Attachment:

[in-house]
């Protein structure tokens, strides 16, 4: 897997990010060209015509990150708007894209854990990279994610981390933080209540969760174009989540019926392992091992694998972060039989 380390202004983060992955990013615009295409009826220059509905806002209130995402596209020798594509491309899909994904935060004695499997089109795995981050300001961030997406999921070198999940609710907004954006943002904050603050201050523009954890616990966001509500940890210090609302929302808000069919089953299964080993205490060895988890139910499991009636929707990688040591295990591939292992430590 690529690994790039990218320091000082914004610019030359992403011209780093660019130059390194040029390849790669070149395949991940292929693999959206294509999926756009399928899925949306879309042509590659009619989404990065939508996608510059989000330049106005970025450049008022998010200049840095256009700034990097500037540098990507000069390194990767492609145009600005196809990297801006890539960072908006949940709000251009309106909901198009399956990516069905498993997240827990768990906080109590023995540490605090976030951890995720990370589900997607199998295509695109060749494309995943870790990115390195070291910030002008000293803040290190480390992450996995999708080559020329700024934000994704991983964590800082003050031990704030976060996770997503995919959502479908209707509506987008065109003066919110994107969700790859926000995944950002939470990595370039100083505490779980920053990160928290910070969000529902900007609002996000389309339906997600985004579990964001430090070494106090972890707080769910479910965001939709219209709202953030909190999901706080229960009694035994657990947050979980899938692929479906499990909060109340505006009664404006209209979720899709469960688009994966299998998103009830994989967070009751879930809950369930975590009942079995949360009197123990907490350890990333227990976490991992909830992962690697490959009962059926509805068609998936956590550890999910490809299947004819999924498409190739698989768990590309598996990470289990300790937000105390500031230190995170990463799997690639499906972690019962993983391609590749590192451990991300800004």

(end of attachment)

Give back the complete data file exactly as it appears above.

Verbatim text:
[in-house]
């Protein structure tokens, strides 16, 4: 897997990010060209015509990150708007894209854990990279994610981390933080209540969760174009989540019926392992091992694998972060039989 380390202004983060992955990013615009295409009826220059509905806002209130995402596209020798594509491309899909994904935060004695499997089109795995981050300001961030997406999921070198999940609710907004954006943002904050603050201050523009954890616990966001509500940890210090609302929302808000069919089953299964080993205490060895988890139910499991009636929707990688040591295990591939292992430590 690529690994790039990218320091000082914004610019030359992403011209780093660019130059390194040029390849790669070149395949991940292929693999959206294509999926756009399928899925949306879309042509590659009619989404990065939508996608510059989000330049106005970025450049008022998010200049840095256009700034990097500037540098990507000069390194990767492609145009600005196809990297801006890539960072908006949940709000251009309106909901198009399956990516069905498993997240827990768990906080109590023995540490605090976030951890995720990370589900997607199998295509695109060749494309995943870790990115390195070291910030002008000293803040290190480390992450996995999708080559020329700024934000994704991983964590800082003050031990704030976060996770997503995919959502479908209707509506987008065109003066919110994107969700790859926000995944950002939470990595370039100083505490779980920053990160928290910070969000529902900007609002996000389309339906997600985004579990964001430090070494106090972890707080769910479910965001939709219209709202953030909190999901706080229960009694035994657990947050979980899938692929479906499990909060109340505006009664404006209209979720899709469960688009994966299998998103009830994989967070009751879930809950369930975590009942079995949360009197123990907490350890990333227990976490991992909830992962690697490959009962059926509805068609998936956590550890999910490809299947004819999924498409190739698989768990590309598996990470289990300790937000105390500031230190995170990463799997690639499906972690019962993983391609590749590192451990991300800004």